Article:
Distributed generation, distribution network reconfiguration, encoding, migration strategy, parallel genetic algorithm, pareto dominance, power loss, radial and feasible structure, shuffled frog leaping algorithm


Finding optimal configuration of power distribution systems topology is an NP-hard combinatorial optimization problem. It becomes more complex when time varying nature of loads in large-scale distribution systems is taken into account. In the second chapter of this dissertation, a systematic approach is proposed to tackle the computational burden of the procedure. To solve the optimization problem, a novel adaptive fuzzy based parallel genetic algorithm (GA) is proposed that employs the concept of parallel computing in identifying the optimal configuration of the network. The integration of fuzzy logic into GA enhances the efficiency of the parallel GA by adaptively modifying the migration rates between different processors during the optimization process. A computationally efficient graph encoding method based on Dandelion coding strategy is developed which automatically generates radial topologies and prevents the construction of infeasible radial networks during the optimization process. The main shortcoming of the proposed algorithm in Chapter 2 is that it identifies only one single solution. It means that the system operator will not have any option but relying on the found solution. That is why a novel hybrid optimization algorithm is proposed in the third chapter of this dissertation that determines Pareto frontiers, as candidate solutions, for multi-objective distribution network reconfiguration problem. Implementing this model, the system operator will have more flexibility in choosing the best configuration among the alternative solutions. The proposed hybrid optimization algorithm combines the concept of fuzzy Pareto dominance (FPD) with shuffled frog leaping algorithm (SFLA) to recognize non-dominated suboptimal solutions identified by SFLA. The local search step of SFLA is also customized for power systems applications so that it automatically creates and analyzes only the feasible and radial configurations in its optimization procedure which significantly increases the convergence speed of the algorithm. In the fourth chapter, the problem of optimal network reconfiguration is solved for the case in which the system operator is going to employ an optimization algorithm that is automatically modifying its parameters during the optimization process. Defining three fuzzy functions, the probability of crossover and mutation will be adaptively tuned as the algorithm proceeds and the premature convergence will be avoided while the convergence speed of identifying the optimal configuration will not decrease. This modified genetic algorithm is considered a step towards making the parallel GA, presented in the second chapter of this dissertation, more robust in avoiding from getting stuck in local optimums. In the fifth chapter, the concentration will be on finding a potential smart grid solution to more high-quality suboptimal configurations of distribution networks. This chapter is considered an improvement for the third chapter of this dissertation for two reasons: (1) A fuzzy logic is used in the partitioning step of SFLA to improve the proposed optimization algorithm and to yield more accurate classification of frogs. (2) The problem of system reconfiguration is solved considering the presence of distributed generation (DG) units in the network. In order to study the new paradigm of integrating smart grids into power systems, it will be analyzed how the quality of suboptimal solutions can be affected when DG units are continuously added to the distribution network. The heuristic optimization algorithm which is proposed in Chapter 3 and is improved in Chapter 5 is implemented on a smaller case study in Chapter 6 to demonstrate that the identified solution through the optimization process is the same with the optimal solution found by an exhaustive search.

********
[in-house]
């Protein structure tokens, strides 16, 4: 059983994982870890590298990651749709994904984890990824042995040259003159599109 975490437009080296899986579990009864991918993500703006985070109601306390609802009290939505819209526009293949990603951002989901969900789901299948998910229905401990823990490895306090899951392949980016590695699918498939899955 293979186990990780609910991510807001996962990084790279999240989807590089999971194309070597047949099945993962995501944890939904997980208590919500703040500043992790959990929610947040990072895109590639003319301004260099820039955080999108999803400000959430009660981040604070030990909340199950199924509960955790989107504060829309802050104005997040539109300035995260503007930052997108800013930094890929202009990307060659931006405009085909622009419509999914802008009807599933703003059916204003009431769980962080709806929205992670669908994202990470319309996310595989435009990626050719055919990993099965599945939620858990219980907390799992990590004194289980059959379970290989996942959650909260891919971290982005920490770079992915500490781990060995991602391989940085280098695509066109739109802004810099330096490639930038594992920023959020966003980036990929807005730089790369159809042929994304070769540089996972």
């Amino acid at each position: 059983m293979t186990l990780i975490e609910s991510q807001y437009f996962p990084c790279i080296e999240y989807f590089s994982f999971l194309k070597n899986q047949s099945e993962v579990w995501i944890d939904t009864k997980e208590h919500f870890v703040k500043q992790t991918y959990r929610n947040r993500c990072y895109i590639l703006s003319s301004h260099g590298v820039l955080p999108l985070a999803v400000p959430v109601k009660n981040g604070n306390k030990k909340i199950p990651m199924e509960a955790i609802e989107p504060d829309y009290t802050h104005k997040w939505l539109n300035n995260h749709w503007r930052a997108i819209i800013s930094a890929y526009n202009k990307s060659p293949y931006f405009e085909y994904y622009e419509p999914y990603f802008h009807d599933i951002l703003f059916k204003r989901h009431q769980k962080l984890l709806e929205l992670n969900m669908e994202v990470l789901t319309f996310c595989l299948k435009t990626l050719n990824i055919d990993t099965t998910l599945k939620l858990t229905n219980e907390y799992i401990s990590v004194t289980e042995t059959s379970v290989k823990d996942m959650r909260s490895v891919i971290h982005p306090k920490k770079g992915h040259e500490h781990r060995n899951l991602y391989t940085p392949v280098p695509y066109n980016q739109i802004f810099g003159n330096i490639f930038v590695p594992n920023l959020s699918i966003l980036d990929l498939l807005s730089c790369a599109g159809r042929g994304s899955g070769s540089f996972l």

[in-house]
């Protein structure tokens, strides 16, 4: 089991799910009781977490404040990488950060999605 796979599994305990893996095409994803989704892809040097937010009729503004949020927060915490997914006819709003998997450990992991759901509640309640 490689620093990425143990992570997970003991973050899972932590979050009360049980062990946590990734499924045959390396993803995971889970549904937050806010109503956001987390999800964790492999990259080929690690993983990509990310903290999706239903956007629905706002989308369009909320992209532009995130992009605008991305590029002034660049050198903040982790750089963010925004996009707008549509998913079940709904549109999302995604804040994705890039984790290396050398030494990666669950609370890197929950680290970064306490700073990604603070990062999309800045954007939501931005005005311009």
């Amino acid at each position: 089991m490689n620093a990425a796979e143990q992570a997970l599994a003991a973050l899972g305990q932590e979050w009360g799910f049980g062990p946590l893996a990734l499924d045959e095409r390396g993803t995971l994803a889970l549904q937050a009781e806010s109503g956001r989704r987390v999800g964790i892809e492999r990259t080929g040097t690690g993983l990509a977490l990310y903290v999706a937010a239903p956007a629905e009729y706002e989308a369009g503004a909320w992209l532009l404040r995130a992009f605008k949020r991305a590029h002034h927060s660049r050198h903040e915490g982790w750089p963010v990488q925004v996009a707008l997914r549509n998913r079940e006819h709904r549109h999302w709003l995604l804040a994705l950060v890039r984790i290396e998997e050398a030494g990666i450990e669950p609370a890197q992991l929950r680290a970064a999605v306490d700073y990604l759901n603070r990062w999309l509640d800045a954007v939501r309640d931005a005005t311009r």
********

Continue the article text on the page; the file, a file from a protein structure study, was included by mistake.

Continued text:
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Graduation Date





Wu, Thomas X.


Doctor of Philosophy (Ph.D.)


College of Engineering and Computer Science


Electrical Engineering and Computer Science

Degree Program

Electrical Engineering








Release Date

May 2015

Length of Campus-only Access


Access Status

Doctoral Dissertation (Open Access)